The booming economy has contributed to a dramatic increase -- from 1,500 to 3,700 -- in the number of merger filings received by the Federal Trade Commission in the last six years, said William J. Baer, Director of the Federal Trade Commission's Bureau of Competition, in his remarks before the American Bar Association's Antitrust Section meeting yesterday in Washington, DC. While the agency's fiscal year 1998 merger filings are 25 percent ahead of last year's record of 3,700 and have stretched the FTC's resources, Baer noted that the agency has reduced significantly the time it takes to complete divestiture orders. He also cited an impressive record of non-merger law enforcement actions.
"Our non-merger actions covered a spectrum of different kinds of conduct, but like our merger cases, they share a common characteristic: the facts tell the story. Some of them are not your garden variety antitrust violation, and some arose in settings that are somewhat out of the ordinary. But each of the situations presented a significant threat to competition," Baer stated.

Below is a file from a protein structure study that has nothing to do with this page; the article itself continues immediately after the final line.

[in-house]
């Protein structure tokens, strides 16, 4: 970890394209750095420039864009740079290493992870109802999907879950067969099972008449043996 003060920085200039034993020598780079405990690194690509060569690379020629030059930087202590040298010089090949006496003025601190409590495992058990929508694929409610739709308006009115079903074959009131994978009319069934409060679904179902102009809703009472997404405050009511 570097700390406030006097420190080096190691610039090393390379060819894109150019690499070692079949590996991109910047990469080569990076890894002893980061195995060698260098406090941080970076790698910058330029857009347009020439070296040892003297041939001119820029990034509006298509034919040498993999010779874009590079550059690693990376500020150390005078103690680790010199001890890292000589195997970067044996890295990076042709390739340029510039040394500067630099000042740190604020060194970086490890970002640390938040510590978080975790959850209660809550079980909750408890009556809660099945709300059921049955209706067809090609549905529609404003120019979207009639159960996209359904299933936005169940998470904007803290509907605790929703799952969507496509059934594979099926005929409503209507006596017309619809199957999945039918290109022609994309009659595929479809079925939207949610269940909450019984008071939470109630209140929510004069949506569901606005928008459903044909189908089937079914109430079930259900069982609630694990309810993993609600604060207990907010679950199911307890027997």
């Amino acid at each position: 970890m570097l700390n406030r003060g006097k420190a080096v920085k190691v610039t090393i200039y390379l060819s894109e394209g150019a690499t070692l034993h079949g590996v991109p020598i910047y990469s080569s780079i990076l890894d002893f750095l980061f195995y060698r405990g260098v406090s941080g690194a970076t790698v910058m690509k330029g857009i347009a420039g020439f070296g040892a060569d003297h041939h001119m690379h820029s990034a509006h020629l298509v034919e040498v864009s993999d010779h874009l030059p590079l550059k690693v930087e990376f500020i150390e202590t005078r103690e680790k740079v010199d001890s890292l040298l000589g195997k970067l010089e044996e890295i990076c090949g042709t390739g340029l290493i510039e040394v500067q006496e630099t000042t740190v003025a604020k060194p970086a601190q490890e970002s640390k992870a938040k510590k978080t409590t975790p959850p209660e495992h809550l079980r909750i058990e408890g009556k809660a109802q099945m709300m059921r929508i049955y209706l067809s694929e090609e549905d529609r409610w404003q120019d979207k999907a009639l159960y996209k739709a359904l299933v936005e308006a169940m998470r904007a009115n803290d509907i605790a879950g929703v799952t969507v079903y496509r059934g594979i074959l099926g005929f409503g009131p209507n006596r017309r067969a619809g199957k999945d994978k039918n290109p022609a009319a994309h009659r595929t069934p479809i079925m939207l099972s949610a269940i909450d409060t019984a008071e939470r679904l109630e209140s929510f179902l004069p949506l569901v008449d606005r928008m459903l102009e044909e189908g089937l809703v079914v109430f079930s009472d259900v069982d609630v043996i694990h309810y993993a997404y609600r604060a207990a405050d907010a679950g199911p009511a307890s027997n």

Among the examples he cited were the agency's case against Toys R Us for exclusionary conduct, a recent complaint filed against Summit Technology/VISX for anticompetitive patent pooling, and cases involving price fixing by health care professionals.
"Because our merger workload has almost tripled in the last few years, we are selective in deciding where to use our nonmerger resources and what types of cases to bring," Baer explained. "We carefully analyze both the facts behind a complaint and the legal theory before committing substantial agency resources. The statistics suggest we are on track. In over seventy percent of the formal investigations completed in the past three years, we have found a law violation and secured relief."